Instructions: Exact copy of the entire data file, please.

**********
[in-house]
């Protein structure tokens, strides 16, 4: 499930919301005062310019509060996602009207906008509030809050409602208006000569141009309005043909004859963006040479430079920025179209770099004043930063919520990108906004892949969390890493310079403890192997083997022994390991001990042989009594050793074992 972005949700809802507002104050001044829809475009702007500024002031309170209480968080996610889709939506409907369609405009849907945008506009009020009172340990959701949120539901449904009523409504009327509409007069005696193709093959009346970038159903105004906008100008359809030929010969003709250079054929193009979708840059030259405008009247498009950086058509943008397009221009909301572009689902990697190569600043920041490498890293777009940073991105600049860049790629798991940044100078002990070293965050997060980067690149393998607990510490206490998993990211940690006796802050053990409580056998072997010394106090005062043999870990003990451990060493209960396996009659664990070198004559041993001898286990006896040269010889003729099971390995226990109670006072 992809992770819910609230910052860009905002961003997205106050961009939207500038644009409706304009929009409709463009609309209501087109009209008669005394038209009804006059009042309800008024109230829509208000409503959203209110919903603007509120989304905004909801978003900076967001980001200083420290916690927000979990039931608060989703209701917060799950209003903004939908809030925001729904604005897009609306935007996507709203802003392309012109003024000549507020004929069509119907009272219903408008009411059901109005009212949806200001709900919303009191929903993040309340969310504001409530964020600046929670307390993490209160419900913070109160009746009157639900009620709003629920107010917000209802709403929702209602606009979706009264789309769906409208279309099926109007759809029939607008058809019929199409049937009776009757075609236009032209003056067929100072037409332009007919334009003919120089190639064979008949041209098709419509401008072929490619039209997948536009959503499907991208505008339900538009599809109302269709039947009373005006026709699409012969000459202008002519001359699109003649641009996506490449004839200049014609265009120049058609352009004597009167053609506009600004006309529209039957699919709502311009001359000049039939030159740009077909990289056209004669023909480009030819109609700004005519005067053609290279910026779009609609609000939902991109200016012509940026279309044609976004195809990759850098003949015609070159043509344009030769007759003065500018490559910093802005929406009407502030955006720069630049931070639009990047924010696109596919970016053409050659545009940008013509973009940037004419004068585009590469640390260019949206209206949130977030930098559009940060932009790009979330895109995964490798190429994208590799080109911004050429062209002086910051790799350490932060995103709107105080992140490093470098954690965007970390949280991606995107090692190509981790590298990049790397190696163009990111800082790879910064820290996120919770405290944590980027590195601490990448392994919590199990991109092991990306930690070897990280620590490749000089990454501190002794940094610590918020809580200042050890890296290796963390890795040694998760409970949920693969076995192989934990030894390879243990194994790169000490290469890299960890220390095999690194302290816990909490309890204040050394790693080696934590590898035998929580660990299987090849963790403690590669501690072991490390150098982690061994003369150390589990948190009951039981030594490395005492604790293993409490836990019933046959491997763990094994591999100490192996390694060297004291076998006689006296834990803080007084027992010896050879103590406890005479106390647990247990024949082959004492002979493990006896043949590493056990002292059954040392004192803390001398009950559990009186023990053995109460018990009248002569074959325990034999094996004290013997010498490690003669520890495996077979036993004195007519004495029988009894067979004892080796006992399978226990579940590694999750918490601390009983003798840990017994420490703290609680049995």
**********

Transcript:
[in-house]
């Protein structure tokens, strides 16, 4: 499930919301005062310019509060996602009207906008509030809050409602208006000569141009309005043909004859963006040479430079920025179209770099004043930063919520990108906004892949969390890493310079403890192997083997022994390991001990042989009594050793074992 972005949700809802507002104050001044829809475009702007500024002031309170209480968080996610889709939506409907369609405009849907945008506009009020009172340990959701949120539901449904009523409504009327509409007069005696193709093959009346970038159903105004906008100008359809030929010969003709250079054929193009979708840059030259405008009247498009950086058509943008397009221009909301572009689902990697190569600043920041490498890293777009940073991105600049860049790629798991940044100078002990070293965050997060980067690149393998607990510490206490998993990211940690006796802050053990409580056998072997010394106090005062043999870990003990451990060493209960396996009659664990070198004559041993001898286990006896040269010889003729099971390995226990109670006072 992809992770819910609230910052860009905002961003997205106050961009939207500038644009409706304009929009409709463009609309209501087109009209008669005394038209009804006059009042309800008024109230829509208000409503959203209110919903603007509120989304905004909801978003900076967001980001200083420290916690927000979990039931608060989703209701917060799950209003903004939908809030925001729904604005897009609306935007996507709203802003392309012109003024000549507020004929069509119907009272219903408008009411059901109005009212949806200001709900919303009191929903993040309340969310504001409530964020600046929670307390993490209160419900913070109160009746009157639900009620709003629920107010917000209802709403929702209602606009979706009264789309769906409208279309099926109007759809029939607008058809019929199409049937009776009757075609236009032209003056067929100072037409332009007919334009003919120089190639064979008949041209098709419509401008072929490619039209997948536009959503499907991208505008339900538009599809109302269709039947009373005006026709699409012969000459202008002519001359699109003649641009996506490449004839200049014609265009120049058609352009004597009167053609506009600004006309529209039957699919709502311009001359000049039939030159740009077909990289056209004669023909480009030819109609700004005519005067053609290279910026779009609609609000939902991109200016012509940026279309044609976004195809990759850098003949015609070159043509344009030769007759003065500018490559910093802005929406009407502030955006720069630049931070639009990047924010696109596919970016053409050659545009940008013509973009940037004419004068585009590469640390260019949206209206949130977030930098559009940060932009790009979330895109995964490798190429994208590799080109911004050429062209002086910051790799350490932060995103709107105080992140490093470098954690965007970390949280991606995107090692190509981790590298990049790397190696163009990111800082790879910064820290996120919770405290944590980027590195601490990448392994919590199990991109092991990306930690070897990280620590490749000089990454501190002794940094610590918020809580200042050890890296290796963390890795040694998760409970949920693969076995192989934990030894390879243990194994790169000490290469890299960890220390095999690194302290816990909490309890204040050394790693080696934590590898035998929580660990299987090849963790403690590669501690072991490390150098982690061994003369150390589990948190009951039981030594490395005492604790293993409490836990019933046959491997763990094994591999100490192996390694060297004291076998006689006296834990803080007084027992010896050879103590406890005479106390647990247990024949082959004492002979493990006896043949590493056990002292059954040392004192803390001398009950559990009186023990053995109460018990009248002569074959325990034999094996004290013997010498490690003669520890495996077979036993004195007519004495029988009894067979004892080796006992399978226990579940590694999750918490601390009983003798840990017994420490703290609680049995």